Institutional members access full text with Ovid®

Patient Transport and Brain Oxygen in Comatose Patients

Swanson, Edward W. BAS; Mascitelli, Justin BS; Stiefel, Michael MD, PhD; MacMurtrie, Eileen RN; Levine, Joshua MD; Kofke, W. Andrew MD; Yang, Wei PhD; Le Roux, Peter D. MD

doi: 10.1227/01.NEU.0000368543.59446.A4
Clinical Studies

OBJECTIVE: Transport of critically ill intensive care unit patients may be hazardous. We examined whether brain oxygen (brain tissue oxygen partial pressure [PbtO2]) is influenced by transport to and from a follow-up head computed tomography (transport head computed tomography [tHCT]) scan.

METHODS: Forty-five patients (24 men, 21 women; Glasgow Coma Scale score ≤8; mean age, 47.3 ± 19.0 years) who had a traumatic brain injury (n = 26) or subarachnoid hemorrhage (n = 19) were retrospectively identified from a prospective observational cohort of PbtO2 monitoring in a neurosurgical intensive care unit at a university-based level I trauma center. PbtO2, intracranial pressure, and cerebral perfusion pressure were monitored continuously and compared during the 3 hours before and after 100 tHCT scans.

RESULTS: The mean PbtO2 before and after the tHCT scans for all 100 scans was 37.9 ± 19.8 mm Hg and 33.9 ± 17.2 mm Hg, respectively (P = .0001). A decrease in PbtO2 (>5%) occurred after 54 tHCTs (54%) and in 36 patients (80%). In instances in which a decrease occurred, the average decrease in mean, minimum, and maximum PbtO2 was 23.6%, 29%, and 18.1%, respectively. This decrease was greater when PbtO2 was compromised (<25 mm Hg) before tHCT. An episode of brain hypoxia (<15 mm Hg) was identified in the 3 hours before tHCT in 9 and after tHCT in 19 instances. On average, an episode of brain hypoxia was 46.6 ± 16.0 (standard error) minutes longer after tHCT than before tHCT (P = .008). Multivariate analysis suggests that changes in lung function (PaO2/fraction of inspired oxygen [FiO2] ratio) may account for the reduced PbtO2 after tHCT (parameter estimate 0.45, 95% confidence interval: 0.024–0.871; P = .04).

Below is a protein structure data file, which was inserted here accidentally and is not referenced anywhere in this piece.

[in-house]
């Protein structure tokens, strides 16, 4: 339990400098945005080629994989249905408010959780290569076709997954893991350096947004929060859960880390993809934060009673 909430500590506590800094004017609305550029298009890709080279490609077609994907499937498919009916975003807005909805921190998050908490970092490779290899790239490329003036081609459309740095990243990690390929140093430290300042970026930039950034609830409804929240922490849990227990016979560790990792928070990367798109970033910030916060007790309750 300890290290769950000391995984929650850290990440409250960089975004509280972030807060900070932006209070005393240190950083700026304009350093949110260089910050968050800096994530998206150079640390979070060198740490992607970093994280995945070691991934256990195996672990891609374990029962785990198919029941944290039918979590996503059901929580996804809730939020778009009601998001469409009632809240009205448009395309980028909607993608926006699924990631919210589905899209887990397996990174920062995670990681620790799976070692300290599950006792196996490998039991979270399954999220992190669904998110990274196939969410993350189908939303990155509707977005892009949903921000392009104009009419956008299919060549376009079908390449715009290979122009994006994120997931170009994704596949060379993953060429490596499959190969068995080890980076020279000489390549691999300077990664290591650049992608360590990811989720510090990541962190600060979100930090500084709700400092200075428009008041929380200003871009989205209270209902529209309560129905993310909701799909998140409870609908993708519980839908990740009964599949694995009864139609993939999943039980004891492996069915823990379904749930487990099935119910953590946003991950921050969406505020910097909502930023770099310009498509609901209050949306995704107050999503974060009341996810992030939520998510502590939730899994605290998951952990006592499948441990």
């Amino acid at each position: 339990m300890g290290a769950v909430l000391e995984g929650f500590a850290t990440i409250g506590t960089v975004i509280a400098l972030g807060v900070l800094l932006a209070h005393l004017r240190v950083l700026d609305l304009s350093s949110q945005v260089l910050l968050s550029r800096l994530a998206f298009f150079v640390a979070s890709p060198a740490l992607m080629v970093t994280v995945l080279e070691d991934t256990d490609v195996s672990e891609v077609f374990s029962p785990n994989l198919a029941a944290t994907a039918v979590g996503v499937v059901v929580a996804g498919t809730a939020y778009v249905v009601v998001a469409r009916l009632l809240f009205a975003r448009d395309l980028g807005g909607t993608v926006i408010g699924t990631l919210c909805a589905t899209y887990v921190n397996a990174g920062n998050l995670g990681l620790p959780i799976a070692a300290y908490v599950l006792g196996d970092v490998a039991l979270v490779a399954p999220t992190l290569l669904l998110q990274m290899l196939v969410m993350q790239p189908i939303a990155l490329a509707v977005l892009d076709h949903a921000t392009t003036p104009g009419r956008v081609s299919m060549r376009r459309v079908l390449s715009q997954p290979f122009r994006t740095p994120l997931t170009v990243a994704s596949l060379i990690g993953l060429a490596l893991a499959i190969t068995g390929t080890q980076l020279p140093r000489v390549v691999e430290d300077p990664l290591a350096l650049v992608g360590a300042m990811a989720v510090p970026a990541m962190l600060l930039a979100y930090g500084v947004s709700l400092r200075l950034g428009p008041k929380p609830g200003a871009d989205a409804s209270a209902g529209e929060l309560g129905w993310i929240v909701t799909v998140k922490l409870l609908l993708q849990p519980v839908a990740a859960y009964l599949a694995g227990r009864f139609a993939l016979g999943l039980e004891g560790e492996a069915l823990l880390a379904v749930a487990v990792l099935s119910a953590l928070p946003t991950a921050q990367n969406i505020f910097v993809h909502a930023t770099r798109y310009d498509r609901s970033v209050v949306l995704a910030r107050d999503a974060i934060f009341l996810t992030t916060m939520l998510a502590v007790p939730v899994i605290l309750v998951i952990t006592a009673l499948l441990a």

CONCLUSION: These data suggest that transport to and from the intensive care unit may adversely affect PbtO2. This deleterious effect is greater when PbtO2 is already compromised and may be associated with lung function.

Department of Neurosurgery, University of Pennsylvania, Philadelphia, Pennsylvania (Swanson) (Mascitelli) (Stiefel) (MacMurtrie) (Le Roux)

Departments of Neurosurgery, Neurology, and Anesthesiology and Critical Care, University of Pennsylvania, Philadelphia, Pennsylvania (Levine) (Kofke)

Department of Biostatistics and Epidemiology, Center for Clinical Epidemiology and Biostatistics, University of Pennsylvania, Philadelphia, Pennsylvania (Yang)

Reprint requests: Peter D. LeRoux, MD Department of Neurosurgery, University of Pennsylvania, 330 South 9th Street, Philadelphia, PA 19107. E-mail:

Received, October 28, 2008.

Accepted, November 30, 2009.

Copyright © by the Congress of Neurological Surgeons